I have two rentals. Both are homes that I previously lived in so I enjoy a low interest rate. One is in Ponte Vedra Beach with high HOA fees so the income is not particularly high. I have paid off 2/3 of the mortgage so most of my money is in the home. Getting encouragement from my wife to sell to pay off debts and take pressure off of family $. Two finished college, two in high school. I'm scared to death to relinquish what I feel is a key to our financial future. Only have about 100K in retirement. I am 54 years old.
@Warren Halstrom At 55 I moved to alaska I had a dog 3 bags of belongings and a 3 month job. I also had an underwater house that rented about 100 dollars a month below the payment. I've been here 10 years. Check my profile to see what I have today. Here's my .02 worth. You are not making any money on a 2/3 paid for rental that doesn't cash flow. You will not build true wealth on cash flow either. Sell the rental and reinvest it somehow. Equity in a house is a double edge sword. It provides security but it limits opportunity. 2/3 equity in a house is a little like stuffing money in a mattress. The longer it's there the less you can buy with it. At 55 you need to utalize every opportunity. You said something in your post that scares me. The first step is to learn to live within your means. Since you are talking about selling to help with household finances that tells me you want to sell to pay the bills. Selling in this case won't help. Get those bills paid, learn to live below your means so you can sell and reinvest your money. If you just sell it and spend the money in a couple years you will be right back where you are today. Remember if you want a different result you need to change what you are doing. This type of change takes a long time and is not easy to make. Also you need to be aware that while real estate is a very powerful way to build wealth it's also very very slow. I would recommend reading kiyosaki's book rich dad poor dad. It should help. RR
Thank you for your response. Your advice is sound. I have been able to read several good books on the subject like the one you've mentioned and "The Richest Man in Babylon". If I did sell, should I pay off the mortgage on the other rental?
What are your goals? Do you want to own real estate or sell and roll around in cash? Become the banker for other deals?
Real Estate goes in cycles, no harm in selling now and holding cash, waiting for the next down turn, or becoming a bank for others to invest your money in properties and take 1st position. Lots of options when you have cash available. What about some homes for students in Tallahassee? Find some people looking to get out and see if you can take over their property now or get creative with financing. All depends on your goals.
If you know you will need more than 100k for retirement, do you have the number you need? What are you going to do to get to that number?
One more thing, if your goals are not large enough to scare you, you need new goals.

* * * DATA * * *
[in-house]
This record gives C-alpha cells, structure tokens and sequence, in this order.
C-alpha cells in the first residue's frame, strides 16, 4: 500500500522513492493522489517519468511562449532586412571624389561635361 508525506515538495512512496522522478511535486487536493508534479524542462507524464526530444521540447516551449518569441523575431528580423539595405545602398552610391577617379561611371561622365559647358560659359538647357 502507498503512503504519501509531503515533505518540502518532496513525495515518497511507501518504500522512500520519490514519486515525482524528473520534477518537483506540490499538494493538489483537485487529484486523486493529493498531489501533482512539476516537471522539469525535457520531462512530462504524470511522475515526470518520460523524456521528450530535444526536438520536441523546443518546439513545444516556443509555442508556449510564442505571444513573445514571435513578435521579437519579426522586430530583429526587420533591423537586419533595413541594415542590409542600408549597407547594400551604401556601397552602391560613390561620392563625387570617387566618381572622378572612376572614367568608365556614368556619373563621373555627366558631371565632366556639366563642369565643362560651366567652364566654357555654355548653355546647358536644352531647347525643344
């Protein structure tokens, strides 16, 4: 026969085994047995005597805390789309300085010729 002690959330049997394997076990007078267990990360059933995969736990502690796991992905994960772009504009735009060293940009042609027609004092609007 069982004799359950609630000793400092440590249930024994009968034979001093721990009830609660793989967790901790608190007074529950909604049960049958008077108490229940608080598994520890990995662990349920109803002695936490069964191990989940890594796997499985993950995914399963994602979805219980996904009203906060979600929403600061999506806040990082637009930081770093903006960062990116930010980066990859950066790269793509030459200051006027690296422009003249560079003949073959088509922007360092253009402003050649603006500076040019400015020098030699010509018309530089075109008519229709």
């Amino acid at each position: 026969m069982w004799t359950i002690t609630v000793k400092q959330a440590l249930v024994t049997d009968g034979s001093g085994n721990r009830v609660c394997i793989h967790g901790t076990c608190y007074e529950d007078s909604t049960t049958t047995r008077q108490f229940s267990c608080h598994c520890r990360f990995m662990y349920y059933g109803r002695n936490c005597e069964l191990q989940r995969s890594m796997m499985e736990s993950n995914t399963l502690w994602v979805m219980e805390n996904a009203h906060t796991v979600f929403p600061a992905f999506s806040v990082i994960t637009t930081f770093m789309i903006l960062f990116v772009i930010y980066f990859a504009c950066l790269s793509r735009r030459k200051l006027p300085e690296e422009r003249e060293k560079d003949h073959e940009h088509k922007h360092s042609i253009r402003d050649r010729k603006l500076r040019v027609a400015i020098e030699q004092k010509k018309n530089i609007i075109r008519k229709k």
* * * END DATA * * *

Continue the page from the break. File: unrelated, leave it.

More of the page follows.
@Warren Halstrom there are many thoughts on paying off rentals or using leverage (keeping a mortgage on the rental). Myself and many others on this site believe that staying leveraged is the way to go. Some say pay them off. If I own one free and clear house worth $100,000 likely nobody can take it away from me. It's very safe. BUT. I will only own that one house and only ever reap the benifits of having one property worth $100,000. If the tenant leaves I have no income. If property values go up great, I have ONE property that increases in value. If I am netting $500 dollars a month after expenses it will take 200 months or over 16 years to recover my investment. That's a 6% interest rate. Another way to look at it is the tenant is slowly paying you your own money back. You bought the house for him. My retirement fund has averaged 6% over the last 10 years and I don't have to do anything to get that. If I take the same $100,000 and put 25% down payment on 4 house I now control 4 properties worth $400,000. ( I also have $300,000 of debt) Let's say I net $150 a month each after all bills are paid. I'm now getting $600 a month. (7% interest 1% more than if it were paid for) PLUS The tenant is paying the principal down as well. So this time the tenant is buying the house for me, instead of me buying the house for him. In this scenario I now have 4 houses If a tenant leaves I still have 3 paying me rent. Vacancy hurts you way less here. Also if property values go up I now have 4 houses raising in value instead of just one. All from the same initial investment of $100,000. The trick is figuring out how much leverage you are comfortable with and what goals you have. You don't have to buy 4 propetties you could buy only 2 or 3. Safer but it pays you less. Some people like lots of leverage. Some want less. In my view (assuming you had been investing a good portion of your life) as you approach retirement you would want less leverage. In my case I didn't have a lot of houses at 55. In fact I had nothing. I have used leverage to grow my portfolio to a fair size. At 63 I'm still using leverage but am growing more conservative about it. I believe the larger more successful investors use lots of leverage but I can't prove it. It is also critical that you buy the right properties. Many, perhaps most will not work in a leveraged situation. Also remember real estate while very powerful is also a very slow way to build wealth RR